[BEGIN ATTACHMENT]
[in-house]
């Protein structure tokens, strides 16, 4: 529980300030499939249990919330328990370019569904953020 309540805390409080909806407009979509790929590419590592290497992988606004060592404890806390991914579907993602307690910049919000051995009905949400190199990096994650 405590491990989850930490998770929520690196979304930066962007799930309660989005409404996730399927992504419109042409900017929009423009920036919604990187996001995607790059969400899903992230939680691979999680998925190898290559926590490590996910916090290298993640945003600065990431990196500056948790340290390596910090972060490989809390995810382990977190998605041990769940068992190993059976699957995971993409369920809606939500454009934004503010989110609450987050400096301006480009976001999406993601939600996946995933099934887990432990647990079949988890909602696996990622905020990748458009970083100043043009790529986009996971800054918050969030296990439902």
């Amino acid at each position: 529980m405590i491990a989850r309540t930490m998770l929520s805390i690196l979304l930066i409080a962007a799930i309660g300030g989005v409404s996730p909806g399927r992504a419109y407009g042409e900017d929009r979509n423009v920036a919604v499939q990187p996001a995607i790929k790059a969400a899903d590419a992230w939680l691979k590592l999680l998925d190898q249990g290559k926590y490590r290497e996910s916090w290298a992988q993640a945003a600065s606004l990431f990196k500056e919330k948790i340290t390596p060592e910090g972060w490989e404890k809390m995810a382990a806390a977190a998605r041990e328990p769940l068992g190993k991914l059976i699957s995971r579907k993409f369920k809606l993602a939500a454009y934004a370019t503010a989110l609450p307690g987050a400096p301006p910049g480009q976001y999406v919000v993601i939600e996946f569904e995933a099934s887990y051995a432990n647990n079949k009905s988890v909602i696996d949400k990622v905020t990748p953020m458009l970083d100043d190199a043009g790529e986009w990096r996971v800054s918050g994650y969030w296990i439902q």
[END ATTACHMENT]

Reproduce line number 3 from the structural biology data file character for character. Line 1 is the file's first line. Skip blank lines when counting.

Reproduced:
């Amino acid at each position: 529980m405590i491990a989850r309540t930490m998770l929520s805390i690196l979304l930066i409080a962007a799930i309660g300030g989005v409404s996730p909806g399927r992504a419109y407009g042409e900017d929009r979509n423009v920036a919604v499939q990187p996001a995607i790929k790059a969400a899903d590419a992230w939680l691979k590592l999680l998925d190898q249990g290559k926590y490590r290497e996910s916090w290298a992988q993640a945003a600065s606004l990431f990196k500056e919330k948790i340290t390596p060592e910090g972060w490989e404890k809390m995810a382990a806390a977190a998605r041990e328990p769940l068992g190993k991914l059976i699957s995971r579907k993409f369920k809606l993602a939500a454009y934004a370019t503010a989110l609450p307690g987050a400096p301006p910049g480009q976001y999406v919000v993601i939600e996946f569904e995933a099934s887990y051995a432990n647990n079949k009905s988890v909602i696996d949400k990622v905020t990748p953020m458009l970083d100043d190199a043009g790529e986009w990096r996971v800054s918050g994650y969030w296990i439902q």